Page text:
From this point in the proceedings, the stage was set for the fireworks to come. The energy stayed at a high level most of the way through to the closings, but it seemed to me that Galloway ran out of steam before Hitchens did. Indeed at one point he seemed to be pleading for it to be over! In my own biased opinion, Galloway demonstrated his celebrated gift for bombast with little if any actual substance, and Hitchens ate him for breakfast in a calm and collected manner. I doubt that many of the committed on either side of the issue would have changed their minds after hearing or watching this, but I suspect that any who were still persuadable by fair and rational argument, would have been far more likely to be swayed by the man on the affirmative side of the proposition.
"Now I could have said this in front of any audience, and against any antagonist. But in my last two minutes I will have to say that I believe it is a disgrace that a member of the British House of Commons should go before the United States Senate Subcommittee, and not testify -- but decline to testify, and to insult all those who tried to ask him questions, with the most vile and cheap guttersnipe abuse. I think that's a disgrace. [supportive applause, quickly overwhelmed by a pandemonium of jeering] I've got one minute! And... it is worse than a disgrace... That's not coming out of my time. If you knew how you looked and sounded comrades when you do that, well you... the cameras can take care of it.
It is not just a disgrace, it is a crime that Mr. Qadaffi (a slip of the tongue, he means Galloway of course... heh...) has profitted from the theft of money from the Iraqi "Oil for Food Program", has told continuous lies about his profiteering from it and the foul associates that he made, at a time Iraqi children were dying and eleven billion from this program -- eleven billion -- went to the murderer and criminal and sadist and fanatic Saddam Hussein. How can anyone who's a business partner of this regime show their face in a city like this? And not content with it.... not content with it! Not content with it, he turns up in Damascus!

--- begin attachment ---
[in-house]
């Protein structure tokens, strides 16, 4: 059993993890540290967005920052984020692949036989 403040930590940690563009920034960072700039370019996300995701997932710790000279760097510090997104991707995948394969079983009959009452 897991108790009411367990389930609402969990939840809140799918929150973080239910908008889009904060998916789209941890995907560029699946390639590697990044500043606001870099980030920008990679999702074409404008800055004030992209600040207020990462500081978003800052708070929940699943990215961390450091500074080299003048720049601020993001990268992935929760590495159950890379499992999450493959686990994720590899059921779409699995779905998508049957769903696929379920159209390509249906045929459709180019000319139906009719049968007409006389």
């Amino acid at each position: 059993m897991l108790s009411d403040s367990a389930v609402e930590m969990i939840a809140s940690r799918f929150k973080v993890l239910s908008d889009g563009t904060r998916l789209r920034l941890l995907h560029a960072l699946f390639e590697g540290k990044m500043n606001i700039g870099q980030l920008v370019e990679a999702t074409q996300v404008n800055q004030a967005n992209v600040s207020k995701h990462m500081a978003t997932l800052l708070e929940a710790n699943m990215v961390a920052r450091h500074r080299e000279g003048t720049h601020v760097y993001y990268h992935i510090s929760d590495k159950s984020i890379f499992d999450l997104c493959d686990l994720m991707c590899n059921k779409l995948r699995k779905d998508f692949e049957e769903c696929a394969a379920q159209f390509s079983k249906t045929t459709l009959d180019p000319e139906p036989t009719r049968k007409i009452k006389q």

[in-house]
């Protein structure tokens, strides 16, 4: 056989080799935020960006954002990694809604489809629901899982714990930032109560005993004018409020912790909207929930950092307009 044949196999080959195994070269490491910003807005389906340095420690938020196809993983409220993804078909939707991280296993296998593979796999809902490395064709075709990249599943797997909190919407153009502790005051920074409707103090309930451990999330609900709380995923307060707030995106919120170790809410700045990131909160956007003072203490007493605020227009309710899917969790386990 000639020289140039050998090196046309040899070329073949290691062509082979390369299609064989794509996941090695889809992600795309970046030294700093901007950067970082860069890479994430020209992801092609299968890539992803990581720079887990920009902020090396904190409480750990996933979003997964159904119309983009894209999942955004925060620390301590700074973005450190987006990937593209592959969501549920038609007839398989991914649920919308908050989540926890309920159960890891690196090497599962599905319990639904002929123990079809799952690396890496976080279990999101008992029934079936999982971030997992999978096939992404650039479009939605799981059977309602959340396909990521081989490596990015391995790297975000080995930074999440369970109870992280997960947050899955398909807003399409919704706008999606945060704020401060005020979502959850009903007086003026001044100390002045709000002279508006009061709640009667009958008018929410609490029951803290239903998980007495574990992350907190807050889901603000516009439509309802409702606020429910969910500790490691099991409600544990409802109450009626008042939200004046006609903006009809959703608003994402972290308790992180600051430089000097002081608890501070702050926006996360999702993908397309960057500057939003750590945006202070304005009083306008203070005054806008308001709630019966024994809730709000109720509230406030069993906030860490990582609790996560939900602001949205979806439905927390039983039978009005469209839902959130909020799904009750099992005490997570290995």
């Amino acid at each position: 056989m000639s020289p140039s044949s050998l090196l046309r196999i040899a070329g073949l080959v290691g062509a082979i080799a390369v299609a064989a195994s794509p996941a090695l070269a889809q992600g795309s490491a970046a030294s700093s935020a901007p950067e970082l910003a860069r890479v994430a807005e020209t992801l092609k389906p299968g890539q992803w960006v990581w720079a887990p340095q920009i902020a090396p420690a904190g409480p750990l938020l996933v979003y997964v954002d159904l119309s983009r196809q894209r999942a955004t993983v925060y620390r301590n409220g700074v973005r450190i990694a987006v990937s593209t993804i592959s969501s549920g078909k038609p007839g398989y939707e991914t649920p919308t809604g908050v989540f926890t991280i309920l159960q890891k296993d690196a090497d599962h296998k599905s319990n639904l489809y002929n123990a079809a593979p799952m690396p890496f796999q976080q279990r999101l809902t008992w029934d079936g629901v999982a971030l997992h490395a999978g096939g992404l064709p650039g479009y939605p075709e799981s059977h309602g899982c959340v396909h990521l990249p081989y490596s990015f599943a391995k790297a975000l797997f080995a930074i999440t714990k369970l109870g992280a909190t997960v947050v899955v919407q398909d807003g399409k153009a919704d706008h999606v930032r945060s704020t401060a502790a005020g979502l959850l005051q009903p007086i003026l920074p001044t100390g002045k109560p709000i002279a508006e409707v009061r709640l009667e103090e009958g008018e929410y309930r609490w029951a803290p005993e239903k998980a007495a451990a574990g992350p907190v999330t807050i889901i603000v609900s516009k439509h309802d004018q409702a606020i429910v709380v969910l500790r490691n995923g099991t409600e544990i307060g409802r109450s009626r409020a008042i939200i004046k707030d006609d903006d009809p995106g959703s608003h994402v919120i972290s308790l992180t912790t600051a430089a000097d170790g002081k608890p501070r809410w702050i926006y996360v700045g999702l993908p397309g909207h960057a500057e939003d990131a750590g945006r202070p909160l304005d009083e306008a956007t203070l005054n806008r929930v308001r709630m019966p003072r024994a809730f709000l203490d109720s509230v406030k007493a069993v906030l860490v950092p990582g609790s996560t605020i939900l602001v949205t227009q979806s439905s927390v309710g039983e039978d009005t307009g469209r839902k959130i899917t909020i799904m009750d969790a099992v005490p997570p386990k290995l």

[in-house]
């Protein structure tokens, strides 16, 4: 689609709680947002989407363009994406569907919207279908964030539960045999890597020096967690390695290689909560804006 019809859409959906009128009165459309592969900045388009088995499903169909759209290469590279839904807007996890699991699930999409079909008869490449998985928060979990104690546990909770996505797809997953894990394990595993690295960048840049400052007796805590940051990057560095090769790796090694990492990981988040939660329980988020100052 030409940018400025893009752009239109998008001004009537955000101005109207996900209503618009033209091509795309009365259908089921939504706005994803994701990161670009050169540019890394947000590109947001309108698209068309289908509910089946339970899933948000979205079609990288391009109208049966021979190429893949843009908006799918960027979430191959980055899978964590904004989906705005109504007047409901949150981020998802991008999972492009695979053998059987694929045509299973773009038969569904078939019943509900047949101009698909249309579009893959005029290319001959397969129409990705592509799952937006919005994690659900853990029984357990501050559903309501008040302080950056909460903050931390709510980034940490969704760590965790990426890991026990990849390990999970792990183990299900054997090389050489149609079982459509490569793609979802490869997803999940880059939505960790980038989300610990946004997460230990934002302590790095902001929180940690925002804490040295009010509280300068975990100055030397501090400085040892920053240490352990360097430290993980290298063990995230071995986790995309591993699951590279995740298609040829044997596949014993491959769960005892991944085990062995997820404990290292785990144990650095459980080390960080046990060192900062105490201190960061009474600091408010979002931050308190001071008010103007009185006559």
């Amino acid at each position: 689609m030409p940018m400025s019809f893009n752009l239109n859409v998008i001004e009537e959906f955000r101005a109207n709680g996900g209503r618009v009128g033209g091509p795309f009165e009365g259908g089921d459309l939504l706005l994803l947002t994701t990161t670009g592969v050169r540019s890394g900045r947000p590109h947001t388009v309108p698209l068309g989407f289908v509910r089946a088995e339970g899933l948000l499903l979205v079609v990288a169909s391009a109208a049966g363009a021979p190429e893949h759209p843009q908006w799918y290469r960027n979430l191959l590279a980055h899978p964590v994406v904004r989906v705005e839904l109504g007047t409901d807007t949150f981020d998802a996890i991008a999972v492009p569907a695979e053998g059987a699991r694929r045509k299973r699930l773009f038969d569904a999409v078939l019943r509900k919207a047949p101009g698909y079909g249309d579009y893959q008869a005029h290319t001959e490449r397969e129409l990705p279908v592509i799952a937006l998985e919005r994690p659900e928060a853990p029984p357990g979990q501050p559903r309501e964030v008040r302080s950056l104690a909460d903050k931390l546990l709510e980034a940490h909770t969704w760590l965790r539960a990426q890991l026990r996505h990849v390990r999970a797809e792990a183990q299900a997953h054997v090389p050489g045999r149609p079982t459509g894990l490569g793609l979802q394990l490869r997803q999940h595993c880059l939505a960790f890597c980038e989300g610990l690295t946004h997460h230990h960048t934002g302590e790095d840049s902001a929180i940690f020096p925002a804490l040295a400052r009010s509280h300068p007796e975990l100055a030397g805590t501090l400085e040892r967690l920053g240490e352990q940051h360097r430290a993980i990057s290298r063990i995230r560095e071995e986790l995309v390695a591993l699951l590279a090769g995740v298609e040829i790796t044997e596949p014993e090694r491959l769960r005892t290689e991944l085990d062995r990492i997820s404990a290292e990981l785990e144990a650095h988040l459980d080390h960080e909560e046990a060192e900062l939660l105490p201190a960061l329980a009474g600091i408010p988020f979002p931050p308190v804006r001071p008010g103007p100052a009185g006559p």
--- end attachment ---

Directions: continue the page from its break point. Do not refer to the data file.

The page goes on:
"The man's search for a tyrannical fatherland never ends. The Soviet Union's let him down. Albania's gone. The Red Army's out of Afghanistan and Czechoslovakia. The hunt persists! Saddam has been overthrown, and his criminal connections with him have been exposed -- but on to the next. On the 30th of July, in Damascus in Syria, appearing -- I've given it all to you on a piece of paper -- in front of Mr. Assad, whose death squads are cutting down the leaders of democracy in Lebanon as this is going on, to tell the Syrian people they're fortunate to have such a leader. The slobbering dauphin who they've got because he's the son of the slobbering tyrant who came before him. How anyone with a tincture of socialist principle can actually speak in this way, is beyond me and I hope ladies and gentlemen, far beyond you and far beneath your contempt. Thank you."
The quip in my transcription about having "given it all to you on a piece of paper" is a reference to Hitchen's re-enactment that afternoon of his "Trotskyite popinjay" past, as he had run off copies of leaflets (available here in pdf if you'd care to run off some copies yourself) which he handed out to the arriving throngs from the sidewalk. He seems to feel that Galloway's record ought to be better known than it is. Maybe Galloway's upcoming tour with Jane Fonda over the next few weeks will help in that regard also.
Read Hitchens' pre-debate column in Slate, and then -- while it's still available -- listen to the event. If that link doesn't work for you, there are other links on the KPFT page. Be warned that the playlist came up with 7 files, and some of those are just the pre and post game Pacifica chatter interspersed with revolutionary anti-imperialist hip-hop or something. So if you've only got time for the meat, here's all you need: Part I and Part II. Each file is around 10 Mbyte and both are just under one hour.
And if anyone would like to watch the video, it is being played on C-SPAN 2's Book TV this weekend. Find the link to the video stream there, or from C-SPAN's homepage (near the bottom under "Live Streams"). C-SPAN 2 on Saturday, September 17 at 9:00 pm EDT and Sunday, September 18 at 12:00 pm EDT and Monday, September 19 at 5:30 am EDT. For international audiences, that translates as Sunday, September 18 at 0100 GMT and Sunday, September 18 at 1600 GMT and Monday, September 19 at 0930 GMT.
And finally, apologies for my long radio silence these few weeks. I'll try to get back into the groove with another post soon, perhaps tomorrow. My VIP guest flew out of the Big Mango last night, and is missed already.